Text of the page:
The Santa Clarita Valley was honored by the American Public Works Association (APWA) for its recently completed Bouquet Canyon Creek Restoration Project earlier this month.
The restoration project began in 2001 and is meant to preserve the last natural stretch of creek in the city. The project was named best project of the year by the APWA at an award ceremony Dec. 6.
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“The APWA is a fantastic organization and we are honestly honored to be recognized by an organization that deals with high level public work projects,” said Heather Merenda, Sustainability Planner for the City of Santa Clarita.
The project focused on a portion of the Bouquet Canyon Creek that runs along the outer perimeter of Central Park with a goal of slowing erosion and adding native plants to help preserve the creeks natural flow, according to a city brief about the project.
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From 2001 to 2010 Merenda said the city worked on finding funding, talking to property owners and looking at other plans for Central Park to make sure the project was compatible with other park goals.
Roughly $100,00 was eventually provided through a settlement agreement and grant, most of it coming from the Regional Water Quality Control Board Supplemental Environmental Projects Grant. In 2010 the city was able to buy 3.6 acres from a private landowner and begin the restoration project.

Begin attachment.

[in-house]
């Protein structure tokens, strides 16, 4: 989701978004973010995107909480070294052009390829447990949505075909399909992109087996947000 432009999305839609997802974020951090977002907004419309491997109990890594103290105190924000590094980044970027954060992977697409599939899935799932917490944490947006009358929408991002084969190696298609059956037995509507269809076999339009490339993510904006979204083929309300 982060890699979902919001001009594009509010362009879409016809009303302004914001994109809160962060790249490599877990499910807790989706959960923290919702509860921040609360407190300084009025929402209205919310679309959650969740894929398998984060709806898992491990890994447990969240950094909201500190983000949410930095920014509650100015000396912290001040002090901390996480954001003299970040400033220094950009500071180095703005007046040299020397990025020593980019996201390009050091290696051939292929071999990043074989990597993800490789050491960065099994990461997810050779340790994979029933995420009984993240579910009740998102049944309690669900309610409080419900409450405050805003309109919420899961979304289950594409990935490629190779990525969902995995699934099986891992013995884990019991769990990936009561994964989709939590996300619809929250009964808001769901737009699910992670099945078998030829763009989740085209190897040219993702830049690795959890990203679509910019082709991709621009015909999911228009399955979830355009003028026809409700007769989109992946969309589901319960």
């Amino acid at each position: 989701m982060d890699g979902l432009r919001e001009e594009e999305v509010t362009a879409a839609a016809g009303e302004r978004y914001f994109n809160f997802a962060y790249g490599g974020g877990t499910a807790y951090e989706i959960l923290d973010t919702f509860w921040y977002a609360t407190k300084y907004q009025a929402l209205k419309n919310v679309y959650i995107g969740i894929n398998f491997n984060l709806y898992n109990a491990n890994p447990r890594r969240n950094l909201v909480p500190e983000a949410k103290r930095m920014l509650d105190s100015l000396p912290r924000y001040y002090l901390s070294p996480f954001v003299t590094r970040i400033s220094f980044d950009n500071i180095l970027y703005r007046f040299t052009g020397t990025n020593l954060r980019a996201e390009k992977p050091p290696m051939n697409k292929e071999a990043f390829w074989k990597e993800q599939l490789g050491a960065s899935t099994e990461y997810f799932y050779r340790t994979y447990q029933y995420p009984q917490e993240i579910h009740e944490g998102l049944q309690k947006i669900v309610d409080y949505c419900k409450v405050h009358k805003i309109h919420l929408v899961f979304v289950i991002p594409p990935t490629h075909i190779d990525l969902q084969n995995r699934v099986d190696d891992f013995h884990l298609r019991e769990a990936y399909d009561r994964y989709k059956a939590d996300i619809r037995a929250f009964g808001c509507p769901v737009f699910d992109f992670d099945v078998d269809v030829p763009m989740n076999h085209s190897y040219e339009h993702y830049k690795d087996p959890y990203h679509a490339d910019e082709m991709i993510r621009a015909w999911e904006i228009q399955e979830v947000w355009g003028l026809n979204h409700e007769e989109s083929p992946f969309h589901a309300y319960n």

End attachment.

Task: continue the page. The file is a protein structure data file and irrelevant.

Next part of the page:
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Native plants, including Sycamore trees, Toyon shrubs and Elderberry plants, were planted in the area and a solar-powered irrigation system was installed to help water the plants until they can survive on rainfall alone.
Merenda said one cause for concern in the area is a row of pepper trees that are reaching their life span.
“No one knows for sure when a tree will die, just like any other living thing,” Merenda said. “So we are not exactly sure, but what this project was designed to do was to provide a series of succession plants.”
The city is hoping these new plants will grow and provide a seed bank for the area before the pepper trees become unsafe, fall over or collapse into creek, possibly becoming a flood hazard. The city will then have to selectively remove the pepper trees, but the native trees recently planted will already be providing a nice habitat for the areas plants, animals and visitors to enjoy.
The project was completed in June and plaques have been installed along the trail to inform the public about the project.
Source: Santa Clarita News